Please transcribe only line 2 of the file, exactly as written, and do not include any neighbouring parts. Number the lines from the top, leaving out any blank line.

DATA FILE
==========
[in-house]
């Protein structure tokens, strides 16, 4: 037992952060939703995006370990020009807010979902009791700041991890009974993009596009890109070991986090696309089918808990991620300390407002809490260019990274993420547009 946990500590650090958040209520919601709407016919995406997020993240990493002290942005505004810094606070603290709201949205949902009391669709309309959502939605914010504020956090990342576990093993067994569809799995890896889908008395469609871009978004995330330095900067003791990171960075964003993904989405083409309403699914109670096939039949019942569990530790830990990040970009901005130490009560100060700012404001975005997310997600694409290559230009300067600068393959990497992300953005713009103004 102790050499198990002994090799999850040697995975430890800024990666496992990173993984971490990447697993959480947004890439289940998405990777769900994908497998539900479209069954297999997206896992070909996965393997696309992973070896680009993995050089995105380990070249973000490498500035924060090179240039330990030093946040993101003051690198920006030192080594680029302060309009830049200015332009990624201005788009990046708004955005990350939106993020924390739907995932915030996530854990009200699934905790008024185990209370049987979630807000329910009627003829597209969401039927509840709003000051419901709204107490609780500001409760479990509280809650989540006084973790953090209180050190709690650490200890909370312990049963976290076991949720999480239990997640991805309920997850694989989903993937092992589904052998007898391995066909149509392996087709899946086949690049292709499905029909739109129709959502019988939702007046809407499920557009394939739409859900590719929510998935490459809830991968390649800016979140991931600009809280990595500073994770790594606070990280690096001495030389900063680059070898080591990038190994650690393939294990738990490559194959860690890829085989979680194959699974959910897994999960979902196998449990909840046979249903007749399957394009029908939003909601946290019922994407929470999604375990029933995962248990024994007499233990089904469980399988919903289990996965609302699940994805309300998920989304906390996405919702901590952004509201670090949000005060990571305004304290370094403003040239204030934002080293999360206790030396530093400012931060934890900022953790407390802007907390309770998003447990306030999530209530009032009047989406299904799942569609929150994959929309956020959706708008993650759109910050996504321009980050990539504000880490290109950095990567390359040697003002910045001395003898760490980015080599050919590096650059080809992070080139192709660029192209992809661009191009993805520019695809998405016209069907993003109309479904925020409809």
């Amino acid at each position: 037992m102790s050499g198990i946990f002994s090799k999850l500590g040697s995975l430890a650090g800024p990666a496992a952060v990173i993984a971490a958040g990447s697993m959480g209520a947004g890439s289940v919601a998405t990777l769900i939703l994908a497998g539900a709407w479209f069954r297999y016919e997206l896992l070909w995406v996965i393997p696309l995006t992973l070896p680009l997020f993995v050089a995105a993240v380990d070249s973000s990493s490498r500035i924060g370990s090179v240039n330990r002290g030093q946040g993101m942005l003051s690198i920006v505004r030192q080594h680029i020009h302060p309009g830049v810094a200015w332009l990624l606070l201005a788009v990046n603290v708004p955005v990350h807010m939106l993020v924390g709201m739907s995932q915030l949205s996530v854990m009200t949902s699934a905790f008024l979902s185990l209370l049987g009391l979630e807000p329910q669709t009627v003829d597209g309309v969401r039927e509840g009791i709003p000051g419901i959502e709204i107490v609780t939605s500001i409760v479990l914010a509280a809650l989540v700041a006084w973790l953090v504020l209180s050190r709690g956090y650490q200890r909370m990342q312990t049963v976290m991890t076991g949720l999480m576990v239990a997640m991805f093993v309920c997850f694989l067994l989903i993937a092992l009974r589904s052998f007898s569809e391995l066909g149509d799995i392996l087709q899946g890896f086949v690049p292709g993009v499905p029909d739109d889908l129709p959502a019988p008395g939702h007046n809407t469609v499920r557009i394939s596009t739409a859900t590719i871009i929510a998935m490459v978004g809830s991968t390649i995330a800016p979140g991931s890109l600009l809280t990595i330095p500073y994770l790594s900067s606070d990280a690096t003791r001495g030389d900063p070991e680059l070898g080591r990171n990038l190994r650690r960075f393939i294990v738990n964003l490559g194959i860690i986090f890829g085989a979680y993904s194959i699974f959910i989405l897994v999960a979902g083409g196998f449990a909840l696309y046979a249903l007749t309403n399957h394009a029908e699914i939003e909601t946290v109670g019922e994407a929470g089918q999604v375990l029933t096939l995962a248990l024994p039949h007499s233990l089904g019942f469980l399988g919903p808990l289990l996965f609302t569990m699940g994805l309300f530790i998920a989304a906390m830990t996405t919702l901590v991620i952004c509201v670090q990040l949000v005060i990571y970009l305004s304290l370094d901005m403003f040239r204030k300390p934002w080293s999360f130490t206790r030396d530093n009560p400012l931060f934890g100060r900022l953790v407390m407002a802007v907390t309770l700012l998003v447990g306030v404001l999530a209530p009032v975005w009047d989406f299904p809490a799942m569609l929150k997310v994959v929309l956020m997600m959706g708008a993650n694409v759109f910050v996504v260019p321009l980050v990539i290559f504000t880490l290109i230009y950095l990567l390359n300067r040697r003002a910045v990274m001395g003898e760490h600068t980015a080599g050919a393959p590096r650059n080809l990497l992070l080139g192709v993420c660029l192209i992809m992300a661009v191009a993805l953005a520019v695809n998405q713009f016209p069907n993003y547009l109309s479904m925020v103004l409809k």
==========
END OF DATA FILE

């Protein structure tokens, strides 16, 4: 037992952060939703995006370990020009807010979902009791700041991890009974993009596009890109070991986090696309089918808990991620300390407002809490260019990274993420547009 946990500590650090958040209520919601709407016919995406997020993240990493002290942005505004810094606070603290709201949205949902009391669709309309959502939605914010504020956090990342576990093993067994569809799995890896889908008395469609871009978004995330330095900067003791990171960075964003993904989405083409309403699914109670096939039949019942569990530790830990990040970009901005130490009560100060700012404001975005997310997600694409290559230009300067600068393959990497992300953005713009103004 102790050499198990002994090799999850040697995975430890800024990666496992990173993984971490990447697993959480947004890439289940998405990777769900994908497998539900479209069954297999997206896992070909996965393997696309992973070896680009993995050089995105380990070249973000490498500035924060090179240039330990030093946040993101003051690198920006030192080594680029302060309009830049200015332009990624201005788009990046708004955005990350939106993020924390739907995932915030996530854990009200699934905790008024185990209370049987979630807000329910009627003829597209969401039927509840709003000051419901709204107490609780500001409760479990509280809650989540006084973790953090209180050190709690650490200890909370312990049963976290076991949720999480239990997640991805309920997850694989989903993937092992589904052998007898391995066909149509392996087709899946086949690049292709499905029909739109129709959502019988939702007046809407499920557009394939739409859900590719929510998935490459809830991968390649800016979140991931600009809280990595500073994770790594606070990280690096001495030389900063680059070898080591990038190994650690393939294990738990490559194959860690890829085989979680194959699974959910897994999960979902196998449990909840046979249903007749399957394009029908939003909601946290019922994407929470999604375990029933995962248990024994007499233990089904469980399988919903289990996965609302699940994805309300998920989304906390996405919702901590952004509201670090949000005060990571305004304290370094403003040239204030934002080293999360206790030396530093400012931060934890900022953790407390802007907390309770998003447990306030999530209530009032009047989406299904799942569609929150994959929309956020959706708008993650759109910050996504321009980050990539504000880490290109950095990567390359040697003002910045001395003898760490980015080599050919590096650059080809992070080139192709660029192209992809661009191009993805520019695809998405016209069907993003109309479904925020409809």